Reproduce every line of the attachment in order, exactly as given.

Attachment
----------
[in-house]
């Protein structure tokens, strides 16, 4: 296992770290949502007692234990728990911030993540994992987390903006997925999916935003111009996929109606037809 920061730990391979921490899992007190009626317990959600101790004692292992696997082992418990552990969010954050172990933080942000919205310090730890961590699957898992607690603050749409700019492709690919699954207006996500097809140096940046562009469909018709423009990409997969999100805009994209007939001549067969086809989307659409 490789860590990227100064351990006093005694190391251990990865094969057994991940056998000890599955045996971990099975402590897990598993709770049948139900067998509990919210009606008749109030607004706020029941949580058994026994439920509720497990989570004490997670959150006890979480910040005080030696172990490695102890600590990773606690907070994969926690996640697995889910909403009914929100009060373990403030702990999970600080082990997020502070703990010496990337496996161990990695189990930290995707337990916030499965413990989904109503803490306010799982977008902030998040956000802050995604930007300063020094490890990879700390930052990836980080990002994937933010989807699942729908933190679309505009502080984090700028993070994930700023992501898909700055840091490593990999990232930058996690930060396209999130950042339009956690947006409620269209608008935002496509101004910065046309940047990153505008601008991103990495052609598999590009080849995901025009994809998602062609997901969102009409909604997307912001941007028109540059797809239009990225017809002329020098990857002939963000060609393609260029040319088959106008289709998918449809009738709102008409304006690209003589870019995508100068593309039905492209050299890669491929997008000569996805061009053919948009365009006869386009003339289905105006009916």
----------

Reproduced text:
[in-house]
């Protein structure tokens, strides 16, 4: 296992770290949502007692234990728990911030993540994992987390903006997925999916935003111009996929109606037809 920061730990391979921490899992007190009626317990959600101790004692292992696997082992418990552990969010954050172990933080942000919205310090730890961590699957898992607690603050749409700019492709690919699954207006996500097809140096940046562009469909018709423009990409997969999100805009994209007939001549067969086809989307659409 490789860590990227100064351990006093005694190391251990990865094969057994991940056998000890599955045996971990099975402590897990598993709770049948139900067998509990919210009606008749109030607004706020029941949580058994026994439920509720497990989570004490997670959150006890979480910040005080030696172990490695102890600590990773606690907070994969926690996640697995889910909403009914929100009060373990403030702990999970600080082990997020502070703990010496990337496996161990990695189990930290995707337990916030499965413990989904109503803490306010799982977008902030998040956000802050995604930007300063020094490890990879700390930052990836980080990002994937933010989807699942729908933190679309505009502080984090700028993070994930700023992501898909700055840091490593990999990232930058996690930060396209999130950042339009956690947006409620269209608008935002496509101004910065046309940047990153505008601008991103990495052609598999590009080849995901025009994809998602062609997901969102009409909604997307912001941007028109540059797809239009990225017809002329020098990857002939963000060609393609260029040319088959106008289709998918449809009738709102008409304006690209003589870019995508100068593309039905492209050299890669491929997008000569996805061009053919948009365009006869386009003339289905105006009916």